The news of ALA’s closure is a big blow for boxing in the Philippines. Business man Tony Aldeguer set up ALA Boxing back in 1985 and helped develop the careers of many of the top fighters from the Philippines such as world champions Donnie Nietes and Milan Melindo and fighters such as Z Gorres, AJ Banal, Rey Bautista and Michael Domingo. ALA had a good team employing former world title challenger Edito (Ala) Villamor and his brother Edmund as trainers. The impact of COVID-19 and the end of their working relationships with their broadcasting network made it impossible for ALA to continue and I wonder if there will be other causalities. ALA fighters are now all free agents including world rated Albert Pagara and Nietes a four division world champion with a record of 17-0-2 in world title fights and just one loss in his forty-seven fights with the loss being a split decision back in 2004. At 38 Nietes needs a new promoter and some contests. He has not fought since December 2018 and relinquished the WBO super fly title in February 2019.
Another piece of bad news was to hear one of Manny Pacquiao’s advisors talking up a fight between Manny and Conor McGregor saying that nine out of ten Filipino’s wanted the fight. Not sure what that says about fight fans in the Philippines. It will probably sell but as a finale to Manny’s career it stinks. Manny is working hard on his political duties. He is involved in an investigation into the alleged part played by the Philippines Bureau of Customs and Excise into a shipment of $126 million of illegal drugs from China.
The WBC should send a thank you card to David Benavidez. When he lost his WBC super middleweight title on the scales he opened the door for the WBC to nominate Saul Alvarez and No 1 Avni Yildirim for the vacant title. It gives the WBC a big sanctioning fee and a high profile fight. Yildirim became No1 with the WBC for losing a disputed decision to Anthony Dirrell and has not fought since February 2019! Of course Alvarez is the holder of the secondary WBA a title and the ridiculous WBC Franchise title but I assume he will relinquish the WBA title as you can hardly be the WBC full champion and the secondary WBA champion-even our sport can’t be that stupid. I need to stop saying the sanction bodies can’t get even more stupid as they seem to be taking those words as a challenge.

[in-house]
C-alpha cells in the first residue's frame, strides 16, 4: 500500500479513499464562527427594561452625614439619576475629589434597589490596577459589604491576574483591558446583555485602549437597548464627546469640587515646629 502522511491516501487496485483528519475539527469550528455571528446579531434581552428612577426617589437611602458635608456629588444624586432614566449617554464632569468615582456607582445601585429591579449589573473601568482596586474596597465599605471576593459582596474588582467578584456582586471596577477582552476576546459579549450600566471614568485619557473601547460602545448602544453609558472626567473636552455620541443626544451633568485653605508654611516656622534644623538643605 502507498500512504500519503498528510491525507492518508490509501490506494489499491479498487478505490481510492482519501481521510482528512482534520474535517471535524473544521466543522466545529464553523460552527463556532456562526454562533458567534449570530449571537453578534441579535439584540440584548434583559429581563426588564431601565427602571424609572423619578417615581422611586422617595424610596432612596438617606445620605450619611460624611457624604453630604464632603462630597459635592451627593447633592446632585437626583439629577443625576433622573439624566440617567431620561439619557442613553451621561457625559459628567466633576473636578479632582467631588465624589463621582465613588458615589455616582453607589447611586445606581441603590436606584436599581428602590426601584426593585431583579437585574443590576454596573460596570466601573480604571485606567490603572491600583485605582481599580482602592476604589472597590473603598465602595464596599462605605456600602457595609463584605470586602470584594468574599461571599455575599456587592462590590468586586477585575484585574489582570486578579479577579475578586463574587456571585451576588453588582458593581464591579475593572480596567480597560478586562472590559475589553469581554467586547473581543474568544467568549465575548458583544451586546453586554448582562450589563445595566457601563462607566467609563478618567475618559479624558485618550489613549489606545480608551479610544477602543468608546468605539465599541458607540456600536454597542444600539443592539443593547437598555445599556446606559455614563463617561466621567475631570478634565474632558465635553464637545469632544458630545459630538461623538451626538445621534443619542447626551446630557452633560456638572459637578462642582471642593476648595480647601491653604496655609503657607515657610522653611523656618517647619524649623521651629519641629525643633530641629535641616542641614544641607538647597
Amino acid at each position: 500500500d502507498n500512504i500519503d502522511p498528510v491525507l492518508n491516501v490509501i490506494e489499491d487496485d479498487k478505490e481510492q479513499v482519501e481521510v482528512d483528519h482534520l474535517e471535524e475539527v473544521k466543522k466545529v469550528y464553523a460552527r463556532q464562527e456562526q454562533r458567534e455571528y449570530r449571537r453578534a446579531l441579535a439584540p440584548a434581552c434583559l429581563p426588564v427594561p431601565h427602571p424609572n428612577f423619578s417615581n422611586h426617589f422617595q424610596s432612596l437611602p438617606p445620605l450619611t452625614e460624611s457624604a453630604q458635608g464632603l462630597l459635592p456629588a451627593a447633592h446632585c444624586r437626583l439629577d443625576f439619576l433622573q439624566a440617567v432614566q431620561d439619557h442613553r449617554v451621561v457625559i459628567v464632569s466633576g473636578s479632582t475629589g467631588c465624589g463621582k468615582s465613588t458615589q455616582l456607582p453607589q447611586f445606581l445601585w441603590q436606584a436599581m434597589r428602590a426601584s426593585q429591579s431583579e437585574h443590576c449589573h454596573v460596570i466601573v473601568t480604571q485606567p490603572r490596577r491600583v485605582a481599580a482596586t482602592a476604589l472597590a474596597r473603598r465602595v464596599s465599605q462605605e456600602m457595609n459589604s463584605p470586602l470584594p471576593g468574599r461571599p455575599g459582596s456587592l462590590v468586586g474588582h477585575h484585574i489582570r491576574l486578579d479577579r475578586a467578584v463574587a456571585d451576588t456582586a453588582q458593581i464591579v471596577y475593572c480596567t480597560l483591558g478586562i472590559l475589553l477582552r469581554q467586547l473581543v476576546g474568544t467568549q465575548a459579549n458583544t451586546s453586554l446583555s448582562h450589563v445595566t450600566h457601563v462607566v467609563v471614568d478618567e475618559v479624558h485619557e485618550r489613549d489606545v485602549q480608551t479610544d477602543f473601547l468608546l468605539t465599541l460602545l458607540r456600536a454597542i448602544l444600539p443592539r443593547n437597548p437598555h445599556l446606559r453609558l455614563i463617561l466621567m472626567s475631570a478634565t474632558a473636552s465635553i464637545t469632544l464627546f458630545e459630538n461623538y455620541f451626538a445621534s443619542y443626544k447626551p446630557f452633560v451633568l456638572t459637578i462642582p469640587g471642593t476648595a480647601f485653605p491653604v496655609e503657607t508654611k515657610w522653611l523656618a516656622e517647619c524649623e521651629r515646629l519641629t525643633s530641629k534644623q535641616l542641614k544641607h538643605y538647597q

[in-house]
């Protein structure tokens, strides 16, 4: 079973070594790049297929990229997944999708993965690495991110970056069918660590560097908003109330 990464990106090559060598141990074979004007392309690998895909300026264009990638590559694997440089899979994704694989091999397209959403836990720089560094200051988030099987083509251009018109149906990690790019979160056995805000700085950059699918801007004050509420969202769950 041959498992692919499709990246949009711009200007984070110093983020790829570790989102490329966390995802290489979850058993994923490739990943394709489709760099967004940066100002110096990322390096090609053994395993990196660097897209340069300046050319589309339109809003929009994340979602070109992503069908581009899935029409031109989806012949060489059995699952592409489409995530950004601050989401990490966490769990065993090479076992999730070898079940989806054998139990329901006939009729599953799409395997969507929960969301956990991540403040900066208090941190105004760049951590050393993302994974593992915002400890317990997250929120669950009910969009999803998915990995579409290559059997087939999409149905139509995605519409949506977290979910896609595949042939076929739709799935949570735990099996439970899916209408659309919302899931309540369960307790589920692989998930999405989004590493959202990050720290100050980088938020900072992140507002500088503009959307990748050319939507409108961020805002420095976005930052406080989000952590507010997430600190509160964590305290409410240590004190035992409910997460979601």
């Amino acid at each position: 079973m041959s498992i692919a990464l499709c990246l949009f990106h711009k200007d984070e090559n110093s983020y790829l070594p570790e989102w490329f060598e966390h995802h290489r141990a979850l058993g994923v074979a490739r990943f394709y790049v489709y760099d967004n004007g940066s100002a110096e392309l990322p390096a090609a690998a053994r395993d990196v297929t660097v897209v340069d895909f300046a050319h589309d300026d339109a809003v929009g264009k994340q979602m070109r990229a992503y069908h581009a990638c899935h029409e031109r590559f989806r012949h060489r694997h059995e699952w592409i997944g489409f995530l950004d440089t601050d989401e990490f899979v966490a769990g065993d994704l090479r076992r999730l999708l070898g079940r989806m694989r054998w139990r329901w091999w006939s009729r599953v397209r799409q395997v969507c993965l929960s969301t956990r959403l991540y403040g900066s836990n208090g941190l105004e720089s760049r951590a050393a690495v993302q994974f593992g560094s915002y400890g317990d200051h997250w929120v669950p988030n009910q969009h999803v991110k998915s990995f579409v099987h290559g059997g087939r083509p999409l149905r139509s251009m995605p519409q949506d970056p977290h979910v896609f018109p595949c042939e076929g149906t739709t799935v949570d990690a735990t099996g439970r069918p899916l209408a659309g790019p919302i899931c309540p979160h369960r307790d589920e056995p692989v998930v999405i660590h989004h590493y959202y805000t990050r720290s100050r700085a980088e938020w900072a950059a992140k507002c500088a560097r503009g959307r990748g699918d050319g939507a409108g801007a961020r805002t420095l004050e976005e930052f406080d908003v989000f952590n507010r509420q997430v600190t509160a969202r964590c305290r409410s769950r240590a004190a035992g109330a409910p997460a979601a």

The fact that the WBC are reviewing the need for a new division for fighters weighing between 200 and 225lbs won’t be welcomed by most fans. There are times when I believe all of the sanctioning bodies operate Title Invention Teams (TITS). The WBA get on my tits most of all but let’s not forget the Jose Sulaiman was the first to introduced the interim and silver titles. This is new division proposal is a little different. The WBC also introduced the light flyweight, super flyweight; super middleweight and cruiserweight divisions and I don’t now believe that boxing people see them as unnecessary. Before their introduction if you weighed more than 185lbs you were too heavy to be a light heavy so could find yourself having to fight guys weighing 240-250lbs and more. At the other end of the scale if you weighed 105lbs then you would be fighting guys who weighed 112lbs and even more than that by fight time. That’s a lot for the small guys to give away.
As an example I looked at the last recorded weights of twelve of the top heavyweights in the world:
Tyson Fury 272lbs
Deontay Wilder 231lbs
Anthony Joshua 237lbs
Ole Usyk 215lbs
Alex Povetkin 229lbs
Andy Ruiz 283lbs
Dillian Whyte 271lbs
Mike Hunter 226lbs
Dereck Chisora 260lbs
Luis Ortiz 236lbs
Joseph Parker 245lbs
Kubrat Pulev 248lbs
Looking ahead the next generation / currently unbeaten heavyweights are also above 225lbs: Joe Joyce 270lbs, Daniel Dubois 240lbs, Filip Hrgovic 241lbs, Efe Ajagba 242lbs, Tony Yoka 239lbs, Junior Fa 267lbs, Guido Vianello 230lbs, Cassius Chaney 250lbs and Peter Kadiru 239lbs so all over 225lbs.